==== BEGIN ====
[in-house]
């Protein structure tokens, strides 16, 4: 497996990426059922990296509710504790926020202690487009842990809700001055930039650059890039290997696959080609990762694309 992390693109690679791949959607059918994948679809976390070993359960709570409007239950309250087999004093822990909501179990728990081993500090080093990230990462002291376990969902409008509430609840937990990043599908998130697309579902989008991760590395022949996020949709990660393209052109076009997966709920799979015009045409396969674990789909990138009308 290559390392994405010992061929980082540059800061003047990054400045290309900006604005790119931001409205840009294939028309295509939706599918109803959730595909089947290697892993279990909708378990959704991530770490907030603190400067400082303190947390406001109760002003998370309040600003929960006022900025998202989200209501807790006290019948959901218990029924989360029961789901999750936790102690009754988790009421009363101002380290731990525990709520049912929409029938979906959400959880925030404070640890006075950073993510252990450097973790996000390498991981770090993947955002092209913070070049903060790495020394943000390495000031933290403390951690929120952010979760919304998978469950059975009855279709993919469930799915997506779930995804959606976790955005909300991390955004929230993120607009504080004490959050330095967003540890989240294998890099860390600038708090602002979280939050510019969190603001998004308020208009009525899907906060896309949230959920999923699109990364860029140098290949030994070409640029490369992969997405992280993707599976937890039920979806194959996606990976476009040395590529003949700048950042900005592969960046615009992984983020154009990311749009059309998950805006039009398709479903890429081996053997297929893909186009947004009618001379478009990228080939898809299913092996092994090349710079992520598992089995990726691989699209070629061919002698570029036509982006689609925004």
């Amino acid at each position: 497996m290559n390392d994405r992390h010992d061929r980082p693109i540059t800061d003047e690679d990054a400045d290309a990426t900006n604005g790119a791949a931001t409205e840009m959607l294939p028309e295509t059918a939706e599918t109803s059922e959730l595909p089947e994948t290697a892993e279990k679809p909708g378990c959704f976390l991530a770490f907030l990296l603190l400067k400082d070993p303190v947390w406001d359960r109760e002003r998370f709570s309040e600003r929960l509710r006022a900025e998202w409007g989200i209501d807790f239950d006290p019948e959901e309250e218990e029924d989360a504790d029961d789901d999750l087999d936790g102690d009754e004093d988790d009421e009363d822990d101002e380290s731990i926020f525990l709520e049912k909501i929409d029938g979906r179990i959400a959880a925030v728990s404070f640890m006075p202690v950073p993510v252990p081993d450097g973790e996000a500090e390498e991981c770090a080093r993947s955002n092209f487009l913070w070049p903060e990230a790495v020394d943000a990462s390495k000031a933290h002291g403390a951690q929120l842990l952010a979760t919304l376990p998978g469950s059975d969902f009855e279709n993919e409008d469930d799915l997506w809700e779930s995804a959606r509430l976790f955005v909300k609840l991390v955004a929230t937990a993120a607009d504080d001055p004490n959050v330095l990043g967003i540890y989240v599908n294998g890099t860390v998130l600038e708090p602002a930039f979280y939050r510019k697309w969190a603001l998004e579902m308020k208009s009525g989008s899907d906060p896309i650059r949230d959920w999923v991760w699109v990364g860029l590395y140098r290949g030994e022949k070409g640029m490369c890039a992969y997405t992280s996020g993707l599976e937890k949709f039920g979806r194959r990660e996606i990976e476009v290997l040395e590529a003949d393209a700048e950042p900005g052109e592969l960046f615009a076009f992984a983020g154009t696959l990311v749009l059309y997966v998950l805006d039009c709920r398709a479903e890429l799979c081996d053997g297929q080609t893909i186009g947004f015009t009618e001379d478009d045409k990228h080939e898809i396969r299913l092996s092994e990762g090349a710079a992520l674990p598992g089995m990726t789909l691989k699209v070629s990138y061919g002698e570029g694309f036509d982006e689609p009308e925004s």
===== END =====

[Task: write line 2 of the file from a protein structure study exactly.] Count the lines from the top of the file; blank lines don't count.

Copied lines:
């Protein structure tokens, strides 16, 4: 497996990426059922990296509710504790926020202690487009842990809700001055930039650059890039290997696959080609990762694309 992390693109690679791949959607059918994948679809976390070993359960709570409007239950309250087999004093822990909501179990728990081993500090080093990230990462002291376990969902409008509430609840937990990043599908998130697309579902989008991760590395022949996020949709990660393209052109076009997966709920799979015009045409396969674990789909990138009308 290559390392994405010992061929980082540059800061003047990054400045290309900006604005790119931001409205840009294939028309295509939706599918109803959730595909089947290697892993279990909708378990959704991530770490907030603190400067400082303190947390406001109760002003998370309040600003929960006022900025998202989200209501807790006290019948959901218990029924989360029961789901999750936790102690009754988790009421009363101002380290731990525990709520049912929409029938979906959400959880925030404070640890006075950073993510252990450097973790996000390498991981770090993947955002092209913070070049903060790495020394943000390495000031933290403390951690929120952010979760919304998978469950059975009855279709993919469930799915997506779930995804959606976790955005909300991390955004929230993120607009504080004490959050330095967003540890989240294998890099860390600038708090602002979280939050510019969190603001998004308020208009009525899907906060896309949230959920999923699109990364860029140098290949030994070409640029490369992969997405992280993707599976937890039920979806194959996606990976476009040395590529003949700048950042900005592969960046615009992984983020154009990311749009059309998950805006039009398709479903890429081996053997297929893909186009947004009618001379478009990228080939898809299913092996092994090349710079992520598992089995990726691989699209070629061919002698570029036509982006689609925004």